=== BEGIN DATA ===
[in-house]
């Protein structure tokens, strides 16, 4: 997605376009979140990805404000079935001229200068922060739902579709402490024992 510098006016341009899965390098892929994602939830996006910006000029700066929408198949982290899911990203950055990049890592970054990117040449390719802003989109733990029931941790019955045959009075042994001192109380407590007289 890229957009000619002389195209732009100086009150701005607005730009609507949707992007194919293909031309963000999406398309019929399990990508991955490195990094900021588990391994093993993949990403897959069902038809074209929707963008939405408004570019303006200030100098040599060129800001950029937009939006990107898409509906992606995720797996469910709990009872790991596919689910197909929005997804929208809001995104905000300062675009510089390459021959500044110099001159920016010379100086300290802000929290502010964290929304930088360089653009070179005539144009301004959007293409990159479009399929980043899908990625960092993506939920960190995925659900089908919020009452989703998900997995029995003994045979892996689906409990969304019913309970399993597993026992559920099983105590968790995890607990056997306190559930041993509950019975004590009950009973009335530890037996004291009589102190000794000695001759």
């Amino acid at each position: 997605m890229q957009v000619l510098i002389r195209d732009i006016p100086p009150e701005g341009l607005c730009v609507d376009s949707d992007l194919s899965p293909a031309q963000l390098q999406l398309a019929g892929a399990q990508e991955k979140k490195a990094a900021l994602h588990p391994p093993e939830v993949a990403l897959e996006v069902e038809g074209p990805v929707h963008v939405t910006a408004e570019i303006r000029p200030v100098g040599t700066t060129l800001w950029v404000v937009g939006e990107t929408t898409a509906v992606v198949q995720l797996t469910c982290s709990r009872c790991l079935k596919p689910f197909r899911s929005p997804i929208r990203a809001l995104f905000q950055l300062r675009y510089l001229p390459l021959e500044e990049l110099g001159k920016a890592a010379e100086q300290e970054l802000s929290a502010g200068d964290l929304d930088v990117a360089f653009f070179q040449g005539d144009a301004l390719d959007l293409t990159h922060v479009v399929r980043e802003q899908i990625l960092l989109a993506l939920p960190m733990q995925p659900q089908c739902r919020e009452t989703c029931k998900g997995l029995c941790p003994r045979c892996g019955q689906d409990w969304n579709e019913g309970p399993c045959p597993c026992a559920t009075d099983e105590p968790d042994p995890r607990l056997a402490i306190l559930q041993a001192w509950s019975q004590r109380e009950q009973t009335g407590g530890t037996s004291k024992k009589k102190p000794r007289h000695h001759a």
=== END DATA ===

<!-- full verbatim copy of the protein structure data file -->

[in-house]
């Protein structure tokens, strides 16, 4: 997605376009979140990805404000079935001229200068922060739902579709402490024992 510098006016341009899965390098892929994602939830996006910006000029700066929408198949982290899911990203950055990049890592970054990117040449390719802003989109733990029931941790019955045959009075042994001192109380407590007289 890229957009000619002389195209732009100086009150701005607005730009609507949707992007194919293909031309963000999406398309019929399990990508991955490195990094900021588990391994093993993949990403897959069902038809074209929707963008939405408004570019303006200030100098040599060129800001950029937009939006990107898409509906992606995720797996469910709990009872790991596919689910197909929005997804929208809001995104905000300062675009510089390459021959500044110099001159920016010379100086300290802000929290502010964290929304930088360089653009070179005539144009301004959007293409990159479009399929980043899908990625960092993506939920960190995925659900089908919020009452989703998900997995029995003994045979892996689906409990969304019913309970399993597993026992559920099983105590968790995890607990056997306190559930041993509950019975004590009950009973009335530890037996004291009589102190000794000695001759």
């Amino acid at each position: 997605m890229q957009v000619l510098i002389r195209d732009i006016p100086p009150e701005g341009l607005c730009v609507d376009s949707d992007l194919s899965p293909a031309q963000l390098q999406l398309a019929g892929a399990q990508e991955k979140k490195a990094a900021l994602h588990p391994p093993e939830v993949a990403l897959e996006v069902e038809g074209p990805v929707h963008v939405t910006a408004e570019i303006r000029p200030v100098g040599t700066t060129l800001w950029v404000v937009g939006e990107t929408t898409a509906v992606v198949q995720l797996t469910c982290s709990r009872c790991l079935k596919p689910f197909r899911s929005p997804i929208r990203a809001l995104f905000q950055l300062r675009y510089l001229p390459l021959e500044e990049l110099g001159k920016a890592a010379e100086q300290e970054l802000s929290a502010g200068d964290l929304d930088v990117a360089f653009f070179q040449g005539d144009a301004l390719d959007l293409t990159h922060v479009v399929r980043e802003q899908i990625l960092l989109a993506l939920p960190m733990q995925p659900q089908c739902r919020e009452t989703c029931k998900g997995l029995c941790p003994r045979c892996g019955q689906d409990w969304n579709e019913g309970p399993c045959p597993c026992a559920t009075d099983e105590p968790d042994p995890r607990l056997a402490i306190l559930q041993a001192w509950s019975q004590r109380e009950q009973t009335g407590g530890t037996s004291k024992k009589k102190p000794r007289h000695h001759a």